• Low-income groups have the highest total personal contributions and also have made the most in total contributions after maximizing the Canada Disability Savings Grant. Total contributions for low-income groups between 2008 and 2017 were approximately $742 million, compared to $113 million, $171 million and $172 million (for middle-, upper middle- and high-income groups, respectively.
  • Most (69.4%) of the funds in Registered Disability Savings Plan holdings are from the Canada Disability Savings Grant or Canada Disability Savings Bond. Women, and individuals in the lower 3 income brackets, were more likely to say that the larger portion of their Registered Disability Savings Plan came from government money as compared to men and people in the higher income bracket.Footnote 51
  • The program was perceived to have “greatly helped” the majority (66.0%) of people with disabilities save for their future.Footnote 52

5.1 Program delivery

The Canada Disability Savings Program provides support to financial institutions (referred to as "issuers") that offer the Registered Disability Savings Plan in order to ensure that the program requirements are clear and that the needs of the target population are met. As Canada Disability Savings Program stakeholders, financial institutions have a front line delivery role.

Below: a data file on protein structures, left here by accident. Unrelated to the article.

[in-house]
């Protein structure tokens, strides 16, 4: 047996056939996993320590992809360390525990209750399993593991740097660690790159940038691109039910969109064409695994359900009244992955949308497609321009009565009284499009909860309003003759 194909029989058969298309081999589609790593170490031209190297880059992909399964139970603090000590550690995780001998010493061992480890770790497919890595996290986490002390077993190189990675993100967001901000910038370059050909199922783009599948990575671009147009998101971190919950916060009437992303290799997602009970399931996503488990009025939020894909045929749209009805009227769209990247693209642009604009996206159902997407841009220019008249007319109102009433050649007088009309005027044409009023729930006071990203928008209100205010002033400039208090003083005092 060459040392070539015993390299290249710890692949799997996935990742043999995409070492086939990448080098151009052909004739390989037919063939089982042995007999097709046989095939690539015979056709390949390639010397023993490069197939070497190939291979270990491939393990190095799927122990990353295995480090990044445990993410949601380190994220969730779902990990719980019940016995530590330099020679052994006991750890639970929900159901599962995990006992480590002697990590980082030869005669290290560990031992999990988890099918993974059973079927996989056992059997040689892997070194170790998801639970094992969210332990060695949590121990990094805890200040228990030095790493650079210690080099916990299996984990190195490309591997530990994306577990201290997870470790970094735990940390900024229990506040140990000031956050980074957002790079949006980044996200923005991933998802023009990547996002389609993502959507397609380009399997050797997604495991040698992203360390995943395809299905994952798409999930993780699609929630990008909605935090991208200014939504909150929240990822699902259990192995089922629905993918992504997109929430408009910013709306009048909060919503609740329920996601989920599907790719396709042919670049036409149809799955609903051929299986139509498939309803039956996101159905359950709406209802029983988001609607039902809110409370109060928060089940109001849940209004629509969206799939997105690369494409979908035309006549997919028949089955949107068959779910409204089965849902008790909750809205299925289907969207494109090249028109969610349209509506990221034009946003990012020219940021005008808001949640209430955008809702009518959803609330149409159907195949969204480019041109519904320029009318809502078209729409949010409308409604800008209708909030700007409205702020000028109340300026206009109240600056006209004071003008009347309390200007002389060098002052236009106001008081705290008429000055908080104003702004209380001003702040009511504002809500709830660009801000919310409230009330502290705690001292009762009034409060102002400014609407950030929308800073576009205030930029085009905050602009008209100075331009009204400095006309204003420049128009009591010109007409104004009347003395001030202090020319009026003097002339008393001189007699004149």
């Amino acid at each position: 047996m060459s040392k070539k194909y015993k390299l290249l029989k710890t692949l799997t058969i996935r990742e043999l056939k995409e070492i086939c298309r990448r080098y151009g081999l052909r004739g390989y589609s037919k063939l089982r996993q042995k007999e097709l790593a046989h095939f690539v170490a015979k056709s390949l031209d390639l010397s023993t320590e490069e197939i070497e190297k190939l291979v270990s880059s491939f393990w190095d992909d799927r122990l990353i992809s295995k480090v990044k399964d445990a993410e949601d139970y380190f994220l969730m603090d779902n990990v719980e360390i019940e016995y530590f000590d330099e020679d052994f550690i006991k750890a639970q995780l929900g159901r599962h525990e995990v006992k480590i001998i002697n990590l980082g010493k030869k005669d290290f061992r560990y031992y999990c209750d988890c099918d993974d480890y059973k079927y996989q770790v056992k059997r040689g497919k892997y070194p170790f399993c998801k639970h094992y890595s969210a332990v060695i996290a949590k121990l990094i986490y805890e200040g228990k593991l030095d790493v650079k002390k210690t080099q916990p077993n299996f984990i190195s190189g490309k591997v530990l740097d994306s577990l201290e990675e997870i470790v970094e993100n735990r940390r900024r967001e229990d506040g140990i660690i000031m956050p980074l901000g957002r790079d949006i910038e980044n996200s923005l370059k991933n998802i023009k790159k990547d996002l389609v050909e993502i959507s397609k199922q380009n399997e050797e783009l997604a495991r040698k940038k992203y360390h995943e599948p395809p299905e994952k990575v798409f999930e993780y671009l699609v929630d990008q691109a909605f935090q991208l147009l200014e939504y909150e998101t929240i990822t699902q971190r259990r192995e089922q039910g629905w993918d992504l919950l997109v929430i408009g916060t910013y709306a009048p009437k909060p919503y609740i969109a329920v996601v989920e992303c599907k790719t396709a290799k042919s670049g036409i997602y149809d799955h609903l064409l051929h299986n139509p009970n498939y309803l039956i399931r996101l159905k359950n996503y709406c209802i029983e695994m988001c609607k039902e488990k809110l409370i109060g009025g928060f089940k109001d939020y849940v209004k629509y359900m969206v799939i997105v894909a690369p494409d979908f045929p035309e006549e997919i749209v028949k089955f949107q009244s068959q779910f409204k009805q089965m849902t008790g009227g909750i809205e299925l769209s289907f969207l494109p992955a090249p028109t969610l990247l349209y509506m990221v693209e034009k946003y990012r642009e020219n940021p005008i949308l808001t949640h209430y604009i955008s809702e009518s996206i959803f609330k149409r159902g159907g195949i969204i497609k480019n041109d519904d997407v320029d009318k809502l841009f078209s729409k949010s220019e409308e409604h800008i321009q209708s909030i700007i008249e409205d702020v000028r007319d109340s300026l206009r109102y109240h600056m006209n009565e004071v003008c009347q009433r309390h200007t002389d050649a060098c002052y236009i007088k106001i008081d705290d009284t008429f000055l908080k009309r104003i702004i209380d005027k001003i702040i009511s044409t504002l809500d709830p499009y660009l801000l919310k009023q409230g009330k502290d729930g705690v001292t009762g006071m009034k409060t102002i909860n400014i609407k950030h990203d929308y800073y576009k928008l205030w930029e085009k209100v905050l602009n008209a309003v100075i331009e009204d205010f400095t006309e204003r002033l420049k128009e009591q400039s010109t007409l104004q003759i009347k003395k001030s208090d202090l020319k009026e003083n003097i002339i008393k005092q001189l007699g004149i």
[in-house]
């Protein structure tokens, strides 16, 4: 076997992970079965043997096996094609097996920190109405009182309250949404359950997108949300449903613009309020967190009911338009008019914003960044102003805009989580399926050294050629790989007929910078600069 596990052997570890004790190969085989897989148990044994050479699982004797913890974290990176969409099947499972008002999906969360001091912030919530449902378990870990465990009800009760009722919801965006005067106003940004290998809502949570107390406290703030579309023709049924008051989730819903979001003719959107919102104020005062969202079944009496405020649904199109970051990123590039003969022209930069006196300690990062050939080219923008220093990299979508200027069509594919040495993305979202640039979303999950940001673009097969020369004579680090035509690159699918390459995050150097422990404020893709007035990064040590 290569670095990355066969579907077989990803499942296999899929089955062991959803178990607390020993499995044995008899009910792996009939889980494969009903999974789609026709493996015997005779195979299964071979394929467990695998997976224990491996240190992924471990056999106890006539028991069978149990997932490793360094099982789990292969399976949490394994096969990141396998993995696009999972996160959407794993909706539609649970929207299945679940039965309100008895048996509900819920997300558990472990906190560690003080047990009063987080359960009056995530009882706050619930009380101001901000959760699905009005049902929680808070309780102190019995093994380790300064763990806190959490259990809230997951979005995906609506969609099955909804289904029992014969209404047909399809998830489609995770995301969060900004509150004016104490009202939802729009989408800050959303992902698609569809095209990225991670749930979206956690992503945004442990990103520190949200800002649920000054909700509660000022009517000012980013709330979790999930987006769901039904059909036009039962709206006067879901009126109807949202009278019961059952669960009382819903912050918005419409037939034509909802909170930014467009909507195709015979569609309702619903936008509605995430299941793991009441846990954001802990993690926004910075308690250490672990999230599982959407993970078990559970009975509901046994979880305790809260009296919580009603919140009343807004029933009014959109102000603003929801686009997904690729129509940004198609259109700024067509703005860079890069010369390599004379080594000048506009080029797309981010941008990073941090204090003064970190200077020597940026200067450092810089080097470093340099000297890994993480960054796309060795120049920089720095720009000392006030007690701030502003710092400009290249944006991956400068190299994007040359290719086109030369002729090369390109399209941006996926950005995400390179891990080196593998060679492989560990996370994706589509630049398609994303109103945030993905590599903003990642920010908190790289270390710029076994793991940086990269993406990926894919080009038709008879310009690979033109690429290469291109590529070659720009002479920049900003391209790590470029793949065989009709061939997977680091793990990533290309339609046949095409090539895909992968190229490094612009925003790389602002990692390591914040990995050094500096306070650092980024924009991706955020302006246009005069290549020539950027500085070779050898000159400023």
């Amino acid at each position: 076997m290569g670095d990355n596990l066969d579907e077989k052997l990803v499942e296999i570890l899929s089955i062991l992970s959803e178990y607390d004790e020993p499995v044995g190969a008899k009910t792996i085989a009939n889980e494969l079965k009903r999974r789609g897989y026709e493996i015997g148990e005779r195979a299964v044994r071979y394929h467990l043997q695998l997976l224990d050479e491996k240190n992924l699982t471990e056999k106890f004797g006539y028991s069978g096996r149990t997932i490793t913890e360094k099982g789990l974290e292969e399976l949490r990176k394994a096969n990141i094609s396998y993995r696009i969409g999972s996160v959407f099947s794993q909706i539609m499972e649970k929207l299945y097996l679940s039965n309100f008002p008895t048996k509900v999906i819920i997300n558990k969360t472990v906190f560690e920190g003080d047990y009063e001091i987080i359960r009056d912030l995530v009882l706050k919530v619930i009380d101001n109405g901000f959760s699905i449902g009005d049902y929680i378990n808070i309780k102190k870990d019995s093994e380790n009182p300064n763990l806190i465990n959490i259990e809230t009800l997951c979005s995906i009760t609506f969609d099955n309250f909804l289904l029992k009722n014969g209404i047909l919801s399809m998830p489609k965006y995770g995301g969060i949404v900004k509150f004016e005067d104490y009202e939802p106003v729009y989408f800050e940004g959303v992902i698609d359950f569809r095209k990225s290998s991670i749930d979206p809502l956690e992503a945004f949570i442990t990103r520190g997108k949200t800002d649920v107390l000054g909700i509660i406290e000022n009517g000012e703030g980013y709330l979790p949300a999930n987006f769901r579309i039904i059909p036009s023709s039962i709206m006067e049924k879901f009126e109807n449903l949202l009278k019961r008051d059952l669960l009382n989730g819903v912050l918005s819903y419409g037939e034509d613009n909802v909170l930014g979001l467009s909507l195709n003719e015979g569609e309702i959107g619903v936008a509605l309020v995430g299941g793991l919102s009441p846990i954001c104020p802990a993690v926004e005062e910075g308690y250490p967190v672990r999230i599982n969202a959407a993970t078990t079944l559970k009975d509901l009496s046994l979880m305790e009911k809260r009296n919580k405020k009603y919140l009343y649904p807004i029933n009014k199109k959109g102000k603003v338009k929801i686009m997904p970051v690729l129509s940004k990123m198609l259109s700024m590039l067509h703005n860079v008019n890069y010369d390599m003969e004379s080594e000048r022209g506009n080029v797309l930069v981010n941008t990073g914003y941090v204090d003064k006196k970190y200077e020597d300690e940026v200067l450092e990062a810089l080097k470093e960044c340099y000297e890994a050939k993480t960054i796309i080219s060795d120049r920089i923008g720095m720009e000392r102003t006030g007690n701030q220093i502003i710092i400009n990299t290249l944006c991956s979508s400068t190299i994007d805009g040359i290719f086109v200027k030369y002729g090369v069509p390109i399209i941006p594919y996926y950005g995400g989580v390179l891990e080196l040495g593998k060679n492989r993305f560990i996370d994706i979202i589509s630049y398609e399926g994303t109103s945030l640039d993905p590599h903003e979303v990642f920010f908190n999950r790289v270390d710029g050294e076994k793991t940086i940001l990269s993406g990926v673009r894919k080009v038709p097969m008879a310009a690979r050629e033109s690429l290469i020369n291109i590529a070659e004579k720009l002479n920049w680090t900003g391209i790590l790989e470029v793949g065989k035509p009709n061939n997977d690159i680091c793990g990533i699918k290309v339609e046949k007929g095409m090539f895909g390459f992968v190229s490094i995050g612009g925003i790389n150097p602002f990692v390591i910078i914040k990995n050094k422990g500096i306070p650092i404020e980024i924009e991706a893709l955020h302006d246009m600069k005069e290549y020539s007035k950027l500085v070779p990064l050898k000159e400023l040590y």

A file and document review indicates that the Program provides various support tools to financial institutions. Existing training materials are reviewed and modified on an ongoing basis in collaboration with financial institutions to meet their needs. In addition, in-person training sessions and webinars are offered to financial institutions to help them to better provide services to people with disabilities. The Program informs financial institutions of changes in program legislation and regulations, and how these changes may impact their administration of the program.